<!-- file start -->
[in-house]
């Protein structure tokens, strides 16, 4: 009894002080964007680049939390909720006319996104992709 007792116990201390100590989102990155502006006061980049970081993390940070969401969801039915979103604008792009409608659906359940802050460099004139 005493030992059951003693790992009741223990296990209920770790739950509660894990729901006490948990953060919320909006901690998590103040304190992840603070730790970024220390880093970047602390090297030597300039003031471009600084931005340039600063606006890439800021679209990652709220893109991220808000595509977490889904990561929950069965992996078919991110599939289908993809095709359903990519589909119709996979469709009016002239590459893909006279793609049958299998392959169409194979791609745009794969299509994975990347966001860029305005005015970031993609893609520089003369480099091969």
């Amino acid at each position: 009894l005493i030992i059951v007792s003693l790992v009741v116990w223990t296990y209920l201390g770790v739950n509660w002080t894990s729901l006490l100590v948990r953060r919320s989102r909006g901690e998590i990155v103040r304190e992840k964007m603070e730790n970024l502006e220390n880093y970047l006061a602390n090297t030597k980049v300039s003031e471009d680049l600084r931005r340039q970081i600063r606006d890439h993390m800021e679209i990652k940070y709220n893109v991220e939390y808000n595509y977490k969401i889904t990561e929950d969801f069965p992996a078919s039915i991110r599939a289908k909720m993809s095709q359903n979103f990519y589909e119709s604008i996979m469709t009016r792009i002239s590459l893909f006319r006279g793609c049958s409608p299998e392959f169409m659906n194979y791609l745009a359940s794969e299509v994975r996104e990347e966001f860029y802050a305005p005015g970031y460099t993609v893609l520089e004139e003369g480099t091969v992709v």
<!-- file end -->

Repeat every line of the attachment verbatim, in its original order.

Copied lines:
[in-house]
């Protein structure tokens, strides 16, 4: 009894002080964007680049939390909720006319996104992709 007792116990201390100590989102990155502006006061980049970081993390940070969401969801039915979103604008792009409608659906359940802050460099004139 005493030992059951003693790992009741223990296990209920770790739950509660894990729901006490948990953060919320909006901690998590103040304190992840603070730790970024220390880093970047602390090297030597300039003031471009600084931005340039600063606006890439800021679209990652709220893109991220808000595509977490889904990561929950069965992996078919991110599939289908993809095709359903990519589909119709996979469709009016002239590459893909006279793609049958299998392959169409194979791609745009794969299509994975990347966001860029305005005015970031993609893609520089003369480099091969």
């Amino acid at each position: 009894l005493i030992i059951v007792s003693l790992v009741v116990w223990t296990y209920l201390g770790v739950n509660w002080t894990s729901l006490l100590v948990r953060r919320s989102r909006g901690e998590i990155v103040r304190e992840k964007m603070e730790n970024l502006e220390n880093y970047l006061a602390n090297t030597k980049v300039s003031e471009d680049l600084r931005r340039q970081i600063r606006d890439h993390m800021e679209i990652k940070y709220n893109v991220e939390y808000n595509y977490k969401i889904t990561e929950d969801f069965p992996a078919s039915i991110r599939a289908k909720m993809s095709q359903n979103f990519y589909e119709s604008i996979m469709t009016r792009i002239s590459l893909f006319r006279g793609c049958s409608p299998e392959f169409m659906n194979y791609l745009a359940s794969e299509v994975r996104e990347e966001f860029y802050a305005p005015g970031y460099t993609v893609l520089e004139e003369g480099t091969v992709v």